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Monday, June 17, 2019  Spokane, Washington  Est. May 19, 1883
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Motley Fool: Pfor your pfortpfolio?

Pfizer’s long-term outlook continues to improve, thanks to a rapidly growing oncology franchise. (Associated Press)
Pfizer’s long-term outlook continues to improve, thanks to a rapidly growing oncology franchise. (Associated Press)

Pharmaceutical behemoth Pfizer (NYSE: PFE) has a lot to offer investors. For starters, it sports stellar free cash flow and a solid dividend that recently yielded 3.4 percent, with plenty of room to continue growing. (The company last increased its dividend payout by nearly 6 percent.)

Pfizer’s long-term outlook continues to improve, thanks to a rapidly growing oncology franchise. The company has also shown a penchant for producing outstanding returns on capital, even in the face of numerous headwinds, such as the drug pricing controversy in the United States and a slew of patent expirations.

Pfizer’s business model remains straightforward: It makes drugs, invests its profits into adding new ones to its lineup and rewards shareholders in the process. Pfizer generated more than $53 billion in revenue and more than $11 billion in profit in 2018 and has reinvested around 15 percent of its total revenue into research and development of new products.

CEO Albert Bourla has called the company’s pipeline “the best … in our history,” and the company cites 15 potential billion-dollar drugs that could win approval from the Food and Drug Administration within five years.

With an attractive forward-looking price-to-earnings, or P/E, ratio recently in the mid-teens, Pfizer is a promising candidate for the portfolios of long-term investors.

Ask the Fool

Q: How (and why) would one “ladder” investments in certificates of deposit (CDs)? – P.L., Dothan, Alabama

A: Laddering is a strategy you might use if interest rates are likely to rise over the coming years. It involves dividing an investment into installments with different maturity dates.

For example, if you wanted to invest $15,000, you might plunk $5,000 in one CD that matures in one year, spend another $5,000 on one that matures in two years and put a final $5,000 in one that matures in three years.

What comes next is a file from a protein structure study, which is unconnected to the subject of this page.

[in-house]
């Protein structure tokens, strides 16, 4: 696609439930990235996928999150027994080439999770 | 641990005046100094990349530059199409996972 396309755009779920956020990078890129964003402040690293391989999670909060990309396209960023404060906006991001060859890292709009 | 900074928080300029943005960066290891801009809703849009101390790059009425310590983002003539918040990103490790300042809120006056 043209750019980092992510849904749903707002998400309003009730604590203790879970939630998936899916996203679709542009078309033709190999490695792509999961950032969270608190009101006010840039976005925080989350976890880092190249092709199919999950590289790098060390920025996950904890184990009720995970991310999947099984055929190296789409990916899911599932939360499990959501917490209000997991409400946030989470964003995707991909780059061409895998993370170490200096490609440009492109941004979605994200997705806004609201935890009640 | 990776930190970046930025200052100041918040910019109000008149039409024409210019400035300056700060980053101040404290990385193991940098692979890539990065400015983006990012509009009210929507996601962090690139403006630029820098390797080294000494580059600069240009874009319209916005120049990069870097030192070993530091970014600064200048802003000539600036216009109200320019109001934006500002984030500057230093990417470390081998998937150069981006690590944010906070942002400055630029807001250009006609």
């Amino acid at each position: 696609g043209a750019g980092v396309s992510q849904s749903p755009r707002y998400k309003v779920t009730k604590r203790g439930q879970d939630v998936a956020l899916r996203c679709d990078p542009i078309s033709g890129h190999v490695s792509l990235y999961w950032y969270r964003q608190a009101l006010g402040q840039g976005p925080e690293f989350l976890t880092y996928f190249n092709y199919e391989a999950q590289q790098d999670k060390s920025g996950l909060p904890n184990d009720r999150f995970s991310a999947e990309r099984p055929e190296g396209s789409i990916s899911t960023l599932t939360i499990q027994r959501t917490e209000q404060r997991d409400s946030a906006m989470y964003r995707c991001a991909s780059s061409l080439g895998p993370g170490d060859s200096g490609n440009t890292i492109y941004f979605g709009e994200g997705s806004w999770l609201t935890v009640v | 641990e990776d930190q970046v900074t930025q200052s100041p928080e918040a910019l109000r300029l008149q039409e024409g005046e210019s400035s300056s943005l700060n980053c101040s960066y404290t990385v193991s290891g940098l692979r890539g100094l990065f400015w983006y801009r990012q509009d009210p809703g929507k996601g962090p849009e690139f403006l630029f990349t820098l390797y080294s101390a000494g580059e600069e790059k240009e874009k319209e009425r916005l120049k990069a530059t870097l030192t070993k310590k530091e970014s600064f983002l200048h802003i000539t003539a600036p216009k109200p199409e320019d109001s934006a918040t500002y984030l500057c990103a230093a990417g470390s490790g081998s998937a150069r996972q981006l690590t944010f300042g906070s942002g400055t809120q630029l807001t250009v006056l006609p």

Laddering keeps you from being locked into a low rate for too long, as each year you can reinvest part of your money in a new security, ideally at a higher interest rate. It also keeps you from having to wait too long to get your hands on some of your cash.

Q: Can you explain what a “pro forma” financial statement is? – F.W., Brooklyn, New York

A: Instead of presenting a company’s financial performance or condition based solely on Generally Accepted Accounting Principles, or GAAP, a pro forma document presents a picture reflecting assumptions or hypothetical conditions of past or future events.

For example, imagine that Nike merged with Starbucks mid-year. When the combined company reported its finances at the end of the fiscal year, it might include a pro forma statement reflecting operations over the year as if it had been combined all year long. Nike or Starbucks might also prepare pro forma statements when proposing the merger, to show what their combined performance might look like.

Pro forma statements have a place, but sometimes they can be taken too far – say, if a company is showing positive earnings results that it would have had if various bad things hadn’t happened.

My dumbest Iinvestment

One of my dumbest investments was selling my shares of Netflix after holding them for about three years. The shares had started to plummet, so I sold, but then they shot right back up.

I did reap a big profit – roughly quadrupling my investment – but if I’d held on, I could have made about 25 times my initial investment. Lesson learned: Have patience. – Mark M., Radford, Virginia

The Fool responds: Patience is indeed critical, as great stocks tend to perform well for many years. Netflix stock debuted on the market in 2002, via an initial public offering, or IPO, with shares priced at $15 each. The shares split 2-for-1 in 2004 and 7-for-1 in 2015.

If you’d bought 100 shares in 2002 (for $1,500), they would have become 200 shares in 2004 and then 1,400 shares in 2015. (Note, though, that when shares are split, the stock’s price is reduced proportionately; a split doesn’t multiply the value of your holding.) With shares recently trading around $360 apiece, 1,400 shares would be worth about half a million dollars!

It’s easy to kick yourself now, but remember that the company’s future did seem questionable at various points in the past, such as when it planned to spin off its DVD business as “Qwikster.” Investors need to keep up with their holdings’ progress and hang on to shares only as long as they have faith in them.

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